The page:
Screaming, horrendous howls. Snarling, scorching, hissing, scratching. The serpent tail snapping sharply. Legs and horns, claws and feet tossing about in the air. All tumbling across the waters, then splashing and sinking.

‘Such calamities!’ David marveled.

Then the serpent noted the tree spirits gaining ground. More, than more dragon skins were floating across the waters. He beat the waters with his clawed feet. He snapped his tail and brought forth the water spouts that shot the dragons into the air where they met the evil spirits on the tree branches.

Fast motions: spinning: tails and feet shooting out: fiery breaths flaming to scorch the spirits, to set the tree leaves in flames. The spirits tumbled from the branches to fall into the waters where they were beaten with the tail of the serpent. And in the background, boomed Mara drums to bring encouragement to the serpent and his band of miniature dragons.

From his vantage point in the waters, David, dumbfounded while being held in paralysis, watched with wide eyes. ’These are some tremendous goings-on.’

Scorched by the shooting flames, more and more spirits were falling from the treetops. With feet and tail, the serpent beat the waters with such ferocity, that after the spirits fell, they were slapped into death. Glub, glub, gurgle, gurgle: they fell to the bottom of the flooded forest.

The water slowly began to rescind … and the Mara figured that now was the time for them to jump into battle. Stomping forward while drawing their swords, they drove the tree spirits under the waters. The other spirits, the Mara drove to the trees with their swords. These spirits ran rapidly up the trunks. To the branches they skittered, then up further to take defeated refuge within the leaves.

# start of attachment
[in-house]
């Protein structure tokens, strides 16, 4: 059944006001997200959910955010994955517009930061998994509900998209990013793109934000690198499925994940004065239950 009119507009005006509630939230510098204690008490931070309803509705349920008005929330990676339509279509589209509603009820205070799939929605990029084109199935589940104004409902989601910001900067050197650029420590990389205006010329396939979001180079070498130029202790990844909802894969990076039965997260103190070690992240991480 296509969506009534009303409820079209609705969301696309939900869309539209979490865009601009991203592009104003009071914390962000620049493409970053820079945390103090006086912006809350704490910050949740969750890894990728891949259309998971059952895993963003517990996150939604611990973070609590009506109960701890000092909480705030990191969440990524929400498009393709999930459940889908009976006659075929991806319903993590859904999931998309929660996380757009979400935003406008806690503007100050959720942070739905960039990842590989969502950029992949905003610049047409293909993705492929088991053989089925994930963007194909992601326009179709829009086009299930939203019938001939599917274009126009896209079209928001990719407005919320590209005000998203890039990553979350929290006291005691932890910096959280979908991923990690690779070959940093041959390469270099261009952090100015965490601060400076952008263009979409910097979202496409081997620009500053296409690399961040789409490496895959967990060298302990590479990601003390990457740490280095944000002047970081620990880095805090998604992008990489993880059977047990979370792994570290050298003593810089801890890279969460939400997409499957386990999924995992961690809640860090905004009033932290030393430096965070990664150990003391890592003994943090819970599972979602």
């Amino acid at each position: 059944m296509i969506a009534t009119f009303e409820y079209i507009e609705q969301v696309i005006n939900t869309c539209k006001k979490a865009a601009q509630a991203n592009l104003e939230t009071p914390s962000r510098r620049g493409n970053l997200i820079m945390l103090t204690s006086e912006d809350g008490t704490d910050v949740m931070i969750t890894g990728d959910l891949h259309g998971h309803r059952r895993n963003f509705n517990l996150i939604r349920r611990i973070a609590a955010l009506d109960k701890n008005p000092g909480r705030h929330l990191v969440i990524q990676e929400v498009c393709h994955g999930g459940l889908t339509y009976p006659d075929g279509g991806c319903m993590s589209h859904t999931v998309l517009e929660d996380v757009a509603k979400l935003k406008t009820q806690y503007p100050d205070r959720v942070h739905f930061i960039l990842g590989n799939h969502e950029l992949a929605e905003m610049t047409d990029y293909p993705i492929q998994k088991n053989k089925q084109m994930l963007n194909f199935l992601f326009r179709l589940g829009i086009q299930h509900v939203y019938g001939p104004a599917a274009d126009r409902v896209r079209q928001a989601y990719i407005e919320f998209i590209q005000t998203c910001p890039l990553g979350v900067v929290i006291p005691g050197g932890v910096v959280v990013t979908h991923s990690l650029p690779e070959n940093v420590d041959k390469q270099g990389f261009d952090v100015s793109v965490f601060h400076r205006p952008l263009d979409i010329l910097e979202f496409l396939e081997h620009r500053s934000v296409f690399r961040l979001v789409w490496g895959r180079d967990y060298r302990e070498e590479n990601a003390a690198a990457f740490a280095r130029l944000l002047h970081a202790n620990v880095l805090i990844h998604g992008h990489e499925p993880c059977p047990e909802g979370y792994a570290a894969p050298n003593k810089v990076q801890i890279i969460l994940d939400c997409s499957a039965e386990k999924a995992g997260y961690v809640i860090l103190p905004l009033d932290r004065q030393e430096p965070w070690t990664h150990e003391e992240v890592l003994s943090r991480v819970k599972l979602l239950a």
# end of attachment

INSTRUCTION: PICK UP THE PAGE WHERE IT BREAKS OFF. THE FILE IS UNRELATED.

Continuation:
By spreading their arms to wide widths, the Mara offered the serpent all the fish that it desired. And after the serpent ate his fill, dipping his head, grabbing the fish, and bringing his head back up to swallow them, the Mara gathered other fish in their arms.

With head held high, the five-legged-serpent took his lead in a forming parade; the dragons followed to march through the flooded forest behind him. Mara drum beaters followed the dragons. And behind the drummers, Mara marchers were high-stepping and zipping across the receding waters; all were heading to the Mara village, soon to be jumping and sizzling with celebratory exuberance.


Drums and tambourines fading into the distance when David filled his poncho with a handful of floundering fish. He was hearing gulping sounds. He looked around to see a gigantic mouth in the forest floor. But he believed. All that he observed today prepared him for the greedy mouth drinking, gurgling, and swallowing.

From his thighs, to his knees, to his ankles in the water, onwards David traveled. He was heading towards the rays of sun that heralded his exit away from the flooded forest. ‘Goodbye to dragons and tree spirits, to mythical peoples, to a serpent. Goodbye to my great, grand adventure, and on to another.’

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Susan writes, rewrites, submits and submits again. She has dreams of her books being published, living in Paris, chapbooks born of her poetry, books of her short stories … etc. etc.

Her poems and fiction are on Eastown Fiction, Tryst 3, Word Salad, Pens On Fire, Hackwriters, and Penwood Review. In 2007, she won the grand prize for poetry from Oneswan.